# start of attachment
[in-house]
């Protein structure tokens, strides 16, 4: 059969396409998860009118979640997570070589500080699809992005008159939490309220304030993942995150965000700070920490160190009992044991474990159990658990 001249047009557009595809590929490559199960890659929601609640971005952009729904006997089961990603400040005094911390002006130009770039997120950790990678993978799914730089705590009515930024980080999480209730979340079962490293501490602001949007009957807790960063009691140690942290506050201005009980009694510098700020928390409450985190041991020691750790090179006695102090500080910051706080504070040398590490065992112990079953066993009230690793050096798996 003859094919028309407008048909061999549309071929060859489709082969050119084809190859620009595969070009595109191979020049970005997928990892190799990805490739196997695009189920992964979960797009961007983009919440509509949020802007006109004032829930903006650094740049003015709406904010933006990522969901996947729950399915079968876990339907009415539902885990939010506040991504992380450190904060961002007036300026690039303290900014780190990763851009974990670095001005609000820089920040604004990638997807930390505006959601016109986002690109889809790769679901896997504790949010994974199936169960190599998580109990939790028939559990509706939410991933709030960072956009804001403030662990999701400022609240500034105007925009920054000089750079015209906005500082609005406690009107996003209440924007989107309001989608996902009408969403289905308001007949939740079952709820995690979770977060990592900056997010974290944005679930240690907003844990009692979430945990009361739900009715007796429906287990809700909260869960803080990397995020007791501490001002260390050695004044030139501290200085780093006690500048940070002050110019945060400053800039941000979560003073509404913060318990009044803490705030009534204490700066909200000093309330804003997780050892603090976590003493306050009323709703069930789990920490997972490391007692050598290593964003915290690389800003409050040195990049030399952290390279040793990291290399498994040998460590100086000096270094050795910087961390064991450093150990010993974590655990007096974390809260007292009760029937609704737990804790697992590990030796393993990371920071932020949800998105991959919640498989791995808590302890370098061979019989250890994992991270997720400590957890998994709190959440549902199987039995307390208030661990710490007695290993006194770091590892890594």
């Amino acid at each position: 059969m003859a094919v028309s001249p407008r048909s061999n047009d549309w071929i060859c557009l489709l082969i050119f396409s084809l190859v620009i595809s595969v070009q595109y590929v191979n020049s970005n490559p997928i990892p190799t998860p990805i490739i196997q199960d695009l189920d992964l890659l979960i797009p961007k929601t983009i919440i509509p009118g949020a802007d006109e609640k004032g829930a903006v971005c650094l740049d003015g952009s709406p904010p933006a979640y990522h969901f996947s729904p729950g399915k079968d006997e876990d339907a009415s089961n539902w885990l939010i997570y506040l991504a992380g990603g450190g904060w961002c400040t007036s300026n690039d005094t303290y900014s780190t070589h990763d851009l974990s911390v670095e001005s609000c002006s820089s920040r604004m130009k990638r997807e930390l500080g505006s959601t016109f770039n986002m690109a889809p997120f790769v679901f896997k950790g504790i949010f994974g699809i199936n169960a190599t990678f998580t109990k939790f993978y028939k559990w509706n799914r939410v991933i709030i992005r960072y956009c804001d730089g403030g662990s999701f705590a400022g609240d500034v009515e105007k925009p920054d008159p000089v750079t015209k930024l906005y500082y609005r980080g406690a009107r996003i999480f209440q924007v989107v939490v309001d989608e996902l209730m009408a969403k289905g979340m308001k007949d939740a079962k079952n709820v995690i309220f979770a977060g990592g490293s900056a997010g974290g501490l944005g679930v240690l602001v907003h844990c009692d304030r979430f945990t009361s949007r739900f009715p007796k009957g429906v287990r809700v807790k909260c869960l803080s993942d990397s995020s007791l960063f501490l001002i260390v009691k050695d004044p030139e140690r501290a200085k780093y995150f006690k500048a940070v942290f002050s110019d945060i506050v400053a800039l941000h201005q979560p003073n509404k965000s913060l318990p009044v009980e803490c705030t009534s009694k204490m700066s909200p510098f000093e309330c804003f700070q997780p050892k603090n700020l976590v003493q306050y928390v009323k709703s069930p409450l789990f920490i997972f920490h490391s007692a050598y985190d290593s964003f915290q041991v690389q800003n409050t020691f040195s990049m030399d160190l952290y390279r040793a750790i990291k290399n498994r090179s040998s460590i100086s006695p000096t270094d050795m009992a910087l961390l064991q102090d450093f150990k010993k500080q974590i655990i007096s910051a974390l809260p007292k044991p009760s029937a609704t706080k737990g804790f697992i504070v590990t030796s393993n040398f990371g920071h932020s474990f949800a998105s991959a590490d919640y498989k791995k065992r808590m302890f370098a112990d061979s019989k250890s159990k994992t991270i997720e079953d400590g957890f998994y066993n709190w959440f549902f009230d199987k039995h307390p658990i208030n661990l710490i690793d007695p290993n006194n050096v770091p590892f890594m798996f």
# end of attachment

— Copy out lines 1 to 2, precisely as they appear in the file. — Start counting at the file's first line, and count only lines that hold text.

[in-house]
């Protein structure tokens, strides 16, 4: 059969396409998860009118979640997570070589500080699809992005008159939490309220304030993942995150965000700070920490160190009992044991474990159990658990 001249047009557009595809590929490559199960890659929601609640971005952009729904006997089961990603400040005094911390002006130009770039997120950790990678993978799914730089705590009515930024980080999480209730979340079962490293501490602001949007009957807790960063009691140690942290506050201005009980009694510098700020928390409450985190041991020691750790090179006695102090500080910051706080504070040398590490065992112990079953066993009230690793050096798996 003859094919028309407008048909061999549309071929060859489709082969050119084809190859620009595969070009595109191979020049970005997928990892190799990805490739196997695009189920992964979960797009961007983009919440509509949020802007006109004032829930903006650094740049003015709406904010933006990522969901996947729950399915079968876990339907009415539902885990939010506040991504992380450190904060961002007036300026690039303290900014780190990763851009974990670095001005609000820089920040604004990638997807930390505006959601016109986002690109889809790769679901896997504790949010994974199936169960190599998580109990939790028939559990509706939410991933709030960072956009804001403030662990999701400022609240500034105007925009920054000089750079015209906005500082609005406690009107996003209440924007989107309001989608996902009408969403289905308001007949939740079952709820995690979770977060990592900056997010974290944005679930240690907003844990009692979430945990009361739900009715007796429906287990809700909260869960803080990397995020007791501490001002260390050695004044030139501290200085780093006690500048940070002050110019945060400053800039941000979560003073509404913060318990009044803490705030009534204490700066909200000093309330804003997780050892603090976590003493306050009323709703069930789990920490997972490391007692050598290593964003915290690389800003409050040195990049030399952290390279040793990291290399498994040998460590100086000096270094050795910087961390064991450093150990010993974590655990007096974390809260007292009760029937609704737990804790697992590990030796393993990371920071932020949800998105991959919640498989791995808590302890370098061979019989250890994992991270997720400590957890998994709190959440549902199987039995307390208030661990710490007695290993006194770091590892890594």